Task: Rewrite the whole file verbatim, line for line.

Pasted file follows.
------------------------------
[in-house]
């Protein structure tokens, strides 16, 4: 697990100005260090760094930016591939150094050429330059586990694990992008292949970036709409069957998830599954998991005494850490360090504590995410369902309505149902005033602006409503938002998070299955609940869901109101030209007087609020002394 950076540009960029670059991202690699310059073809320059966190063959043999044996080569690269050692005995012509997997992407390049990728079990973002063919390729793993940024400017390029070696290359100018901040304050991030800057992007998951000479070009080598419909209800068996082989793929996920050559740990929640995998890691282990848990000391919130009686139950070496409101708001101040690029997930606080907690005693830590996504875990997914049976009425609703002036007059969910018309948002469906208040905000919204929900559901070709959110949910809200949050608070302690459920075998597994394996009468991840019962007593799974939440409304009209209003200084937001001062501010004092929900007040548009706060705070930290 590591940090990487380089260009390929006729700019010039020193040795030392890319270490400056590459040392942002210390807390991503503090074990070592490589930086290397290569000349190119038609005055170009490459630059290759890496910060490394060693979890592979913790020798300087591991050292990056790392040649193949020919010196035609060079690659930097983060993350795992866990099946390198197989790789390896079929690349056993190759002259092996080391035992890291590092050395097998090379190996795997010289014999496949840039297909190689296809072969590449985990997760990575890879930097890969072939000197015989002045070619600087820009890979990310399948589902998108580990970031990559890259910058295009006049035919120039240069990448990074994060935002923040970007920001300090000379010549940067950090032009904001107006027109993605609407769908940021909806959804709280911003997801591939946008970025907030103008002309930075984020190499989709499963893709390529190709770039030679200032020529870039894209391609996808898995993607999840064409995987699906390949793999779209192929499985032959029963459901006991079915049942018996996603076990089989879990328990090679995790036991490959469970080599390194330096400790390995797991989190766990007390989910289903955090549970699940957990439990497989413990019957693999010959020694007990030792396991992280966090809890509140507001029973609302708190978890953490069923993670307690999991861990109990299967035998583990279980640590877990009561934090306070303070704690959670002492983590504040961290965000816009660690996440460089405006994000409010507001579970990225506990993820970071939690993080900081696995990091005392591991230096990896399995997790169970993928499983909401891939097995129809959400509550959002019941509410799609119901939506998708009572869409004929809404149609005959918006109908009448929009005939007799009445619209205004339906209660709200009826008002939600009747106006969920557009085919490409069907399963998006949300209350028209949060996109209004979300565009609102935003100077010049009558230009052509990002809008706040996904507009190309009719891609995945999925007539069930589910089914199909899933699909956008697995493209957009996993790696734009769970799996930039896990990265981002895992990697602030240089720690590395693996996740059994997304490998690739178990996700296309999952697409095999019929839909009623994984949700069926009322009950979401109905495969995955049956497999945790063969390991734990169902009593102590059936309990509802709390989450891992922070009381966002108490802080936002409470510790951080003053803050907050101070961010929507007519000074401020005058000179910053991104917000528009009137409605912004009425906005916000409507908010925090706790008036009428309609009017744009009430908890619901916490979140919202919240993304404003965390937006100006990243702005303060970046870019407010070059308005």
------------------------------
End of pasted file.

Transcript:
[in-house]
């Protein structure tokens, strides 16, 4: 697990100005260090760094930016591939150094050429330059586990694990992008292949970036709409069957998830599954998991005494850490360090504590995410369902309505149902005033602006409503938002998070299955609940869901109101030209007087609020002394 950076540009960029670059991202690699310059073809320059966190063959043999044996080569690269050692005995012509997997992407390049990728079990973002063919390729793993940024400017390029070696290359100018901040304050991030800057992007998951000479070009080598419909209800068996082989793929996920050559740990929640995998890691282990848990000391919130009686139950070496409101708001101040690029997930606080907690005693830590996504875990997914049976009425609703002036007059969910018309948002469906208040905000919204929900559901070709959110949910809200949050608070302690459920075998597994394996009468991840019962007593799974939440409304009209209003200084937001001062501010004092929900007040548009706060705070930290 590591940090990487380089260009390929006729700019010039020193040795030392890319270490400056590459040392942002210390807390991503503090074990070592490589930086290397290569000349190119038609005055170009490459630059290759890496910060490394060693979890592979913790020798300087591991050292990056790392040649193949020919010196035609060079690659930097983060993350795992866990099946390198197989790789390896079929690349056993190759002259092996080391035992890291590092050395097998090379190996795997010289014999496949840039297909190689296809072969590449985990997760990575890879930097890969072939000197015989002045070619600087820009890979990310399948589902998108580990970031990559890259910058295009006049035919120039240069990448990074994060935002923040970007920001300090000379010549940067950090032009904001107006027109993605609407769908940021909806959804709280911003997801591939946008970025907030103008002309930075984020190499989709499963893709390529190709770039030679200032020529870039894209391609996808898995993607999840064409995987699906390949793999779209192929499985032959029963459901006991079915049942018996996603076990089989879990328990090679995790036991490959469970080599390194330096400790390995797991989190766990007390989910289903955090549970699940957990439990497989413990019957693999010959020694007990030792396991992280966090809890509140507001029973609302708190978890953490069923993670307690999991861990109990299967035998583990279980640590877990009561934090306070303070704690959670002492983590504040961290965000816009660690996440460089405006994000409010507001579970990225506990993820970071939690993080900081696995990091005392591991230096990896399995997790169970993928499983909401891939097995129809959400509550959002019941509410799609119901939506998708009572869409004929809404149609005959918006109908009448929009005939007799009445619209205004339906209660709200009826008002939600009747106006969920557009085919490409069907399963998006949300209350028209949060996109209004979300565009609102935003100077010049009558230009052509990002809008706040996904507009190309009719891609995945999925007539069930589910089914199909899933699909956008697995493209957009996993790696734009769970799996930039896990990265981002895992990697602030240089720690590395693996996740059994997304490998690739178990996700296309999952697409095999019929839909009623994984949700069926009322009950979401109905495969995955049956497999945790063969390991734990169902009593102590059936309990509802709390989450891992922070009381966002108490802080936002409470510790951080003053803050907050101070961010929507007519000074401020005058000179910053991104917000528009009137409605912004009425906005916000409507908010925090706790008036009428309609009017744009009430908890619901916490979140919202919240993304404003965390937006100006990243702005303060970046870019407010070059308005």